There were at least two good vampire movies this decade (A Girl Walks Home Alone at Night is the other), which is already kind of a treat for anyone who cut their teeth on Anne Rice. But Jim Jarmusch is far less interested in the glamor of the undead (which is not to say Tilda Swinton isn’t glamorous as hell) than he is in the rhythms and beauty of the extremely long-term relationship between his Adam (Tom Hiddleston) and Eve (Swinton). They grow apart, they live apart, they come together again, experiencing the world as a series of disappointments (Adam) or a thing full of curiosities and new experiences (Eve). Languid and beguiling, Lovers also has one of the best soundtracks of this or any decade.

The Last Jedi (2017)

I saw The Rise of Skywalker last night, and added this movie — a franchise blockbuster, hardly a little scrappy film you might have missed — to my list this morning. In the light of J.J. Abrams’ disjointed Skywalker swan song, Rian Johnson’s accomplishment with The Last Jedi is all the more admirable. Thematically rich, beautifully shot, and generous, TLJ looked hard at the mythology of Star Wars and the Jedi and realized it needed to be bigger. It needed to belong to everyone, and that meant de-elevating the few. Jedi argues that you can tell mythic stories on a human scale — a scale that includes failure and loss — and that you can use those stories to inspire. It’s a triumph.

Support the Girls (2018)

More than a decade ago, Andrew Bujalski made my fourth favorite film of 2006: Mutual Appreciation, a movie that perfectly depicted how much of post-college life is sitting around and shooting the shit. He’s gotten a little more ambitious since then; Support the Girls is about how incompatible compassion is with capitalism. It’s also funny, and the cast — Regina Hall and Hayley Lu Richardson in particular — makes this movie feel lived-in. Bujalski does what he does so brilliantly: remind us that every life is a story worth telling.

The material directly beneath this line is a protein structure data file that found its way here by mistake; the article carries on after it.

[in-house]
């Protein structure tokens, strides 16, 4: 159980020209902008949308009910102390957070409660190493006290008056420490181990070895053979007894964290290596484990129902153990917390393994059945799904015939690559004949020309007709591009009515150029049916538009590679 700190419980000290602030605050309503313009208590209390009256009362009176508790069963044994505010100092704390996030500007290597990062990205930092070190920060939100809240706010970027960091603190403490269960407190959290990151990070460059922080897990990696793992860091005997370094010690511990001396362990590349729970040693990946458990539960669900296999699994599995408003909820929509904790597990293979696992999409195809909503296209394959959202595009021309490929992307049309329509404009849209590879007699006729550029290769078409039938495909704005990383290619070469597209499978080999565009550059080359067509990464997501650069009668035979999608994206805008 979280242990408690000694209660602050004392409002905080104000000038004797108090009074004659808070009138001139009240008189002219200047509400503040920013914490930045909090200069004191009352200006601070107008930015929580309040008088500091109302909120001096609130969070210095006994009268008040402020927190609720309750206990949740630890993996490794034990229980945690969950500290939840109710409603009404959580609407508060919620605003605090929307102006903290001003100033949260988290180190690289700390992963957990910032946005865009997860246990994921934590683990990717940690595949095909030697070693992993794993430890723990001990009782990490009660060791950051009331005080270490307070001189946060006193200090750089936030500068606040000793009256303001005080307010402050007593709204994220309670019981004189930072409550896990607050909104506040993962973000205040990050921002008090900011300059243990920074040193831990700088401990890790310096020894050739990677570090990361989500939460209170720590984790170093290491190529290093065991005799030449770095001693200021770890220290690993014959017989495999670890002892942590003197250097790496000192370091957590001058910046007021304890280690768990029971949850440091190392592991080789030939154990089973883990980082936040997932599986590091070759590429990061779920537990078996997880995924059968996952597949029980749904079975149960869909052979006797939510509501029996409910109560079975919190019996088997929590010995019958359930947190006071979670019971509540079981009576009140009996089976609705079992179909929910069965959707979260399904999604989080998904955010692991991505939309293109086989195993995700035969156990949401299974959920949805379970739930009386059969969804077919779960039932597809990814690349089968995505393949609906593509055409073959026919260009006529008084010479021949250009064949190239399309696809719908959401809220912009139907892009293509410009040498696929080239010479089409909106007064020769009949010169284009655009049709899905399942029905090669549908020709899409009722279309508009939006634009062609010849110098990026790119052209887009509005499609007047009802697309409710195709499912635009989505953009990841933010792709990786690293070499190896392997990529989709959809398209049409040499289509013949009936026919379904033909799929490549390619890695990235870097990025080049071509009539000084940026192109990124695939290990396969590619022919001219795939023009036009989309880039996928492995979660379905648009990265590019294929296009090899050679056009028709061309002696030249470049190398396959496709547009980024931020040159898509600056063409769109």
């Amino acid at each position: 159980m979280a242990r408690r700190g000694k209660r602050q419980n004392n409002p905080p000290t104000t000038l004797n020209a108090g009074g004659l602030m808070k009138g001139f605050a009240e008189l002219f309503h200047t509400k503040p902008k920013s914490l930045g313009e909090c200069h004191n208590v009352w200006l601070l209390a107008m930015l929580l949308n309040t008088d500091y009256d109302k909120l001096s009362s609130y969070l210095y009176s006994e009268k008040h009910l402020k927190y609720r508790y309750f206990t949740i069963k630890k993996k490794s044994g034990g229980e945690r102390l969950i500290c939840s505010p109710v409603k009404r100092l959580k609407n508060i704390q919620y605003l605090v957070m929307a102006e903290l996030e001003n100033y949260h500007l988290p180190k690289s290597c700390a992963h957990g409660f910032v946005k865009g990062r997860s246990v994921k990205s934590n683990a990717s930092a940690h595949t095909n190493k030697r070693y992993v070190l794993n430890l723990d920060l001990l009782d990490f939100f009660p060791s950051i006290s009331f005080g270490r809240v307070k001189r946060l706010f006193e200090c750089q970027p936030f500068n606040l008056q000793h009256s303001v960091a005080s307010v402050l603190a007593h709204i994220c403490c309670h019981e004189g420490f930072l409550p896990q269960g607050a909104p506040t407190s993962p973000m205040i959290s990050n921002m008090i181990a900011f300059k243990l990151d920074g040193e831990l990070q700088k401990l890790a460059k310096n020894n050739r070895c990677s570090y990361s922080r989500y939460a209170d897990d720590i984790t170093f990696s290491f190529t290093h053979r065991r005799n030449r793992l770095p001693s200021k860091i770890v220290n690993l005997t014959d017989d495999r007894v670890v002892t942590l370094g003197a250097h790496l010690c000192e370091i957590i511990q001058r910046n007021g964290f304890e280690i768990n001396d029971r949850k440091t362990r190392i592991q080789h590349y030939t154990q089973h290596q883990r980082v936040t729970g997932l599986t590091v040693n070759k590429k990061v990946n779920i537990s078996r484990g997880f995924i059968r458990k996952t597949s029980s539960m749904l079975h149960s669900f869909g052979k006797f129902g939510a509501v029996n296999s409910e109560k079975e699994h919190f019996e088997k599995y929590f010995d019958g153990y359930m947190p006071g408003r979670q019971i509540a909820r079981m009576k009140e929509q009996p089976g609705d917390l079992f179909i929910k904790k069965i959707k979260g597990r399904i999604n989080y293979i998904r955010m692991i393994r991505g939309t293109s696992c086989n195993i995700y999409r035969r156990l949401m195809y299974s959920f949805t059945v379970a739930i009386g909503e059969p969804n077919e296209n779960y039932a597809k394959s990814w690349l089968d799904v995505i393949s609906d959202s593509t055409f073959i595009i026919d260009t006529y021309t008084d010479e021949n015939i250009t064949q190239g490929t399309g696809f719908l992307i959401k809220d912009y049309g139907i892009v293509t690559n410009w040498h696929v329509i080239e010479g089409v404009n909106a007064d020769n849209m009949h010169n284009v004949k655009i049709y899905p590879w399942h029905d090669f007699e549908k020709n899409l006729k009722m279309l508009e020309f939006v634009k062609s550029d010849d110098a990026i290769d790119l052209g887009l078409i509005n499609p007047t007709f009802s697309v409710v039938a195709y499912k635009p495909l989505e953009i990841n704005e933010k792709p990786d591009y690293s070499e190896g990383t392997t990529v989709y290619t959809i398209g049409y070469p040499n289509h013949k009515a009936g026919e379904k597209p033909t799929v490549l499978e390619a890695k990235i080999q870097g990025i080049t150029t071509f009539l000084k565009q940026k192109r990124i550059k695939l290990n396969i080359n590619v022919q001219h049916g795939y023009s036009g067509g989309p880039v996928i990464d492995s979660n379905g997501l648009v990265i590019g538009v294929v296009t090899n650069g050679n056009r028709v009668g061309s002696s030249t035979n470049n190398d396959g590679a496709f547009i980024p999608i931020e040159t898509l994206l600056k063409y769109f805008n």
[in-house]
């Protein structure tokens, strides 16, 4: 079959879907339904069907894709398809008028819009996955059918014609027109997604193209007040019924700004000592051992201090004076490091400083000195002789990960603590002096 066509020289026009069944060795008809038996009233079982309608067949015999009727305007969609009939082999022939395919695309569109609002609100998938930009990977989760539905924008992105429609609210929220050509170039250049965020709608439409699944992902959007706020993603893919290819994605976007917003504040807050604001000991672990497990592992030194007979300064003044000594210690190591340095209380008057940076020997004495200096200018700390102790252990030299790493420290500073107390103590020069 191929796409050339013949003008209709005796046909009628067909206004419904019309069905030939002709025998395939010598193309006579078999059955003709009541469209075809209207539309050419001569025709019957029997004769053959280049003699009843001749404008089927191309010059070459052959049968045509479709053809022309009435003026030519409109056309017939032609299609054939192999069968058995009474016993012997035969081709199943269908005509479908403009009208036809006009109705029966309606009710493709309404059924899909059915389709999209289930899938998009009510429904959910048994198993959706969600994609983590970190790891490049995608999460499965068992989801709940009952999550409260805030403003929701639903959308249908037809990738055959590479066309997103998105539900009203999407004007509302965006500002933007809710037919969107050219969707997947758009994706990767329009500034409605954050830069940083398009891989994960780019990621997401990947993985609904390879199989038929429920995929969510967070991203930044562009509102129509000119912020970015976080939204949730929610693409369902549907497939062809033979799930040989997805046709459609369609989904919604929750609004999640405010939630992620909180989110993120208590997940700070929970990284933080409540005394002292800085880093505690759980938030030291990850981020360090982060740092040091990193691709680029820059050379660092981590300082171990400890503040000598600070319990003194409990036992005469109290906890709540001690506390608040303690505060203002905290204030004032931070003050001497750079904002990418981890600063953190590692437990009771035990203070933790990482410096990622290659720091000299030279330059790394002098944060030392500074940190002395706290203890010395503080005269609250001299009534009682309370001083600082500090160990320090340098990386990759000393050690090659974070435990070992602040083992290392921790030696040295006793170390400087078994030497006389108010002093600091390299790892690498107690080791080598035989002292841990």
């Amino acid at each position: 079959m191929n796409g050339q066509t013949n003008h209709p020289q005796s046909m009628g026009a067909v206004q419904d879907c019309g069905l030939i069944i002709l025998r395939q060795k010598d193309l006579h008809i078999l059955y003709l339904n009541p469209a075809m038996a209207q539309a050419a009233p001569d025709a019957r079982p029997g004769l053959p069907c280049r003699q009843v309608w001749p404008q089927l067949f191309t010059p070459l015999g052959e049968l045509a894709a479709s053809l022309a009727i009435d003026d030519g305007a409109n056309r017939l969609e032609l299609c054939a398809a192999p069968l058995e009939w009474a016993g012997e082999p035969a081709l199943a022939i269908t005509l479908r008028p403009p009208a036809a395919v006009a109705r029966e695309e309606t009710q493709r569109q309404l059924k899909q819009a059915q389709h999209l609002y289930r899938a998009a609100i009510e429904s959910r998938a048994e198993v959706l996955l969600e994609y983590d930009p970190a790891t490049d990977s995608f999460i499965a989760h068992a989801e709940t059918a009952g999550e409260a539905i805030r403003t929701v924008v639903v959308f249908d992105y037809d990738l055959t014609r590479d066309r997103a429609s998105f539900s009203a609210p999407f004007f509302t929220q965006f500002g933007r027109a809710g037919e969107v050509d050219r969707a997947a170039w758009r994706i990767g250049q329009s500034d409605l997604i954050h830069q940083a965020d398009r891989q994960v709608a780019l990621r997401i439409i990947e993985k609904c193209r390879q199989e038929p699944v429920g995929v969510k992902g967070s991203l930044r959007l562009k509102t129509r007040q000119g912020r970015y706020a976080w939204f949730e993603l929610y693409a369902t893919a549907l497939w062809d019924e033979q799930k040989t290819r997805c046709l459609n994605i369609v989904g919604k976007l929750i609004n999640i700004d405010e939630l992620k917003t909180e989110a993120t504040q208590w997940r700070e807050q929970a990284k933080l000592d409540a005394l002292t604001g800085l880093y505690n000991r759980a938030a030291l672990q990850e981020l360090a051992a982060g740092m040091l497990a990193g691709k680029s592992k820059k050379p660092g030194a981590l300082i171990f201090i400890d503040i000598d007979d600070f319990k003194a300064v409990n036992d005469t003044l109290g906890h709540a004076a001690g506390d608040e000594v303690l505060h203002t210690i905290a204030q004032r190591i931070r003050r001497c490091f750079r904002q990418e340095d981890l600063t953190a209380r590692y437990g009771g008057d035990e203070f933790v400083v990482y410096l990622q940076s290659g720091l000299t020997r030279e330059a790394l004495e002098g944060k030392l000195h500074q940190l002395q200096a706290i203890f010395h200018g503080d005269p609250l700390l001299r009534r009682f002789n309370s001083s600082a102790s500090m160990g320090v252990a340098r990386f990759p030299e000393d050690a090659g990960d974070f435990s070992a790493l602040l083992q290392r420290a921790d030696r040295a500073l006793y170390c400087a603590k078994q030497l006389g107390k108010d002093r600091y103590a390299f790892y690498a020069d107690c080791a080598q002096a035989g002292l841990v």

Sorry to Bother You (2018)

When you watch a lot of movies, you can wind up being very difficult to truly shock. Boots Riley did it with a pivotal scene in his brilliant, subversive, hilarious, anti-racist, anti-capitalist Sorry to Bother You, the last movie to truly make me ask myself what the hell I just saw. From Armie Hammer’s turn as the worst kind of self-satisfied start-up bro to Tessa Thompson’s performance art to LaKeith Stanfield’s understated grace as Cassius Green, Sorry to Bother You is a precision-built piece of art, challenging and imperfect and ready to be revisited. 

Paddington 2 (2018)

If you haven’t seen Paddington, the first movie, never fear. Neither have I. But I saw the sequel in a theater with half a dozen grown-ass people, and we all cried. It’s not sad, or scary, or any of the things that we might associate with crying. It’s just full of hope and kindness, like an enveloping cinematic hug. And we needed that. Ben Whishaw is the very epitome of audio grace as Paddington, the kindest bear that ever lived, and Hugh Grant has the time of his career hamming it up as Paddington’s crooked neighbor. But truly: Who cares about the plot? We’re in it for Paddington, for his inventiveness, his curiosity, his hope. There are few movies I will recommend unreservedly to literally anyone. This is one of them.

Nine more for good measure: Amour; The Cabin in the Woods; Certified Copy; Green Room; Mission: Impossible — Fallout; Scott Pilgrim vs. the World; Short Term 12; We Are the Best!; Your Sister’s Sister. ν